Pangalawa, dapat magpokus sa mga kursong kailangan ng domestikong ekonomiya. Tayo ay isang agrikultural na lipunan. Dapat tayo ang nangunguna sa mga pananaliksik ukol sa pagpapalago ng pananim, pangangalaga sa kagubatan, pangingisda at kahit ang pagmimina ng ating yamang mineral.

Sa kasalukuyan ay nagsisiksikan ang mga estudyante natin sa mga kursong commerce, accounting, at business samantalang hindi kaya ng ekonomiya na mabigyan sila lahat ng trabaho. Ang graduate naman ng kursong may kinalaman sa agrikultura ay napupunta sa mga agrikultural na opisina ng gobyerno upang gumampan ng mga gawaing klerikal.

Tuntungan ang maunlad na agrikultura, agham at teknolohiya upang maging matagumpay ang programang industriyalisasyon. Hindi makakabuti ang pag-asa sa mga inobasyon at pag-aaral ng ibang bansa upang idebelop ang ating agrikultura. Ito ang dahilan kung bakit minimal lamang ang ating napapakinabangan sa likas yamang dagat at lupa ng bansa.

Pangatlo, kailangang kontrolin ang bilang ng mga eskuwelahang nag-aalok ng mga kursong tumutugon sa pangangailangan ng ibang bansa. Popular ngayon ang nursing, caregiver at malamang umusbong na rin ang mga call center school. Diretso sa ibang bansa o dayuhang korporasyon ang kalakhan ng graduate ng mga kursong ito.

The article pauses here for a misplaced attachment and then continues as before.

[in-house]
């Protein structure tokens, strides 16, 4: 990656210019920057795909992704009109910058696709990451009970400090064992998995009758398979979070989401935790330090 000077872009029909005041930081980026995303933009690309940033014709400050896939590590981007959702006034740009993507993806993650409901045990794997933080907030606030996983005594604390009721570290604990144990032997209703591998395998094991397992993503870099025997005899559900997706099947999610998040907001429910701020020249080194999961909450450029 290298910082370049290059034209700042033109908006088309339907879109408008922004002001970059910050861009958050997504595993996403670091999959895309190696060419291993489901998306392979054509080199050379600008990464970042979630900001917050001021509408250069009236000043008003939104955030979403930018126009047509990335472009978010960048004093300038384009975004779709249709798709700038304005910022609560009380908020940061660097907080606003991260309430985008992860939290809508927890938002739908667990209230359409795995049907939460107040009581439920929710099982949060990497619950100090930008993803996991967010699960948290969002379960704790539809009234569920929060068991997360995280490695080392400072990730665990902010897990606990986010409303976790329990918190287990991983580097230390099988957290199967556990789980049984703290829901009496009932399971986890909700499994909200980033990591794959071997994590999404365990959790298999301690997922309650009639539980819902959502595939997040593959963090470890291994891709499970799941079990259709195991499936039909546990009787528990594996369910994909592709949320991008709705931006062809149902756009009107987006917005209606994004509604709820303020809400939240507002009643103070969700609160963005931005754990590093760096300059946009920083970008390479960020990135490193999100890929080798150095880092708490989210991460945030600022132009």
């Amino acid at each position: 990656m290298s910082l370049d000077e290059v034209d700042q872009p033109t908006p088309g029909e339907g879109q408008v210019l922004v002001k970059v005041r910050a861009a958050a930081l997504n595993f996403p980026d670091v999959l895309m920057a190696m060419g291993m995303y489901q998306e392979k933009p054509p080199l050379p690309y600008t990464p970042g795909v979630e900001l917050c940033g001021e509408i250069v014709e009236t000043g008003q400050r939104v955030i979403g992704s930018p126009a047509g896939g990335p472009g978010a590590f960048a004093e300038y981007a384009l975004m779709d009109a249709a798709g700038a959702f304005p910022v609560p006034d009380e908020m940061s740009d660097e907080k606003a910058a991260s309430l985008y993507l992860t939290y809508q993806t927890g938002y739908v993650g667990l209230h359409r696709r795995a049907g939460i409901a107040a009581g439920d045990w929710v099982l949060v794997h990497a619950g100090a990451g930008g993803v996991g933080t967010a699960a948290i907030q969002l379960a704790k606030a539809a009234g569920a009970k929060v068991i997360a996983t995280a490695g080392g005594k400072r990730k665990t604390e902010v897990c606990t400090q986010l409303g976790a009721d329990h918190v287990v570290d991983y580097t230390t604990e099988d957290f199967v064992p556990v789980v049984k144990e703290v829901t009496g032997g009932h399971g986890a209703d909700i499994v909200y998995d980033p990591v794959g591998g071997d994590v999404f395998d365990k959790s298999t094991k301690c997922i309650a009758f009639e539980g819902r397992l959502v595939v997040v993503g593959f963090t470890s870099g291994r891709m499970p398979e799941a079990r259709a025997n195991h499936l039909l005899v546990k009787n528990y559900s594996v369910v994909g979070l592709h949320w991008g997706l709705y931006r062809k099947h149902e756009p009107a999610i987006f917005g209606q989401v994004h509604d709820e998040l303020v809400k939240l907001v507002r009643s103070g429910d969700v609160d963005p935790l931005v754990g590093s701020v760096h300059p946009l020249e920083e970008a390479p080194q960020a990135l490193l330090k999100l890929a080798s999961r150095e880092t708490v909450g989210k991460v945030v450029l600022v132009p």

Hindi natin masisisi ang ating mga kababayang piniling magtrabaho sa ibang lupain na magbibigay sa kanila ng mas magandang kabuhayan. Pero hindi dapat maging pulisiya ng pamahalaan ang pag-eeksport ng mga kabataan upang maisalba ang ekonomiya. Kailangang mag-aral ng nursing, medisina o pagpipiloto ang ating mga kabataan upang pakinabangan dito sa ating bansa at hindi upang makipagsapalaran sa ibang lupain.

Kailangang magbalangkas ng kumprehensibong plano ang pamahalaan kung ano ang mga prayoridad na kurso upang hindi naman panay nursing ang iaalok ng mga eskuwelahan. Hindi dapat payagan ang operasyon ng mga eskuwelahang gusto lang pagkakitaan ang mataas na demand sa nursing o caregiver kahit kaduda-duda ang kalidad ng kanilang pagtuturo.

Hindi kahusayan sa ingles ang susi upang makakuha ng trabaho ang ating mga kabataan. Dapat ayusin ang ugnayan ng ekonomiya at akademya. Dapat abutin natin ang isang panahon na pwede ng magtrabaho ang mga graduate sa hayskul. Dapat magpokus tayo sa agrikultura, agham at teknolohiya. Dapat pag-aralin natin ang mga kabataan upang DITO mag-alay ng kanilang lakas, talino, kasanayan at ideyalismo.

Upang maisakatuparan ang mga mithiing ito, hindi lang overhaul ng edukasyon ang kailangan. Mahalagang magkaroon ng mga opisyal sa pamahalaan na may ganitong tanaw sa hinaharap.

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Bisitahin ang bagong Yehey! Bisitahin din ang aking munting espasyo sa news section nito.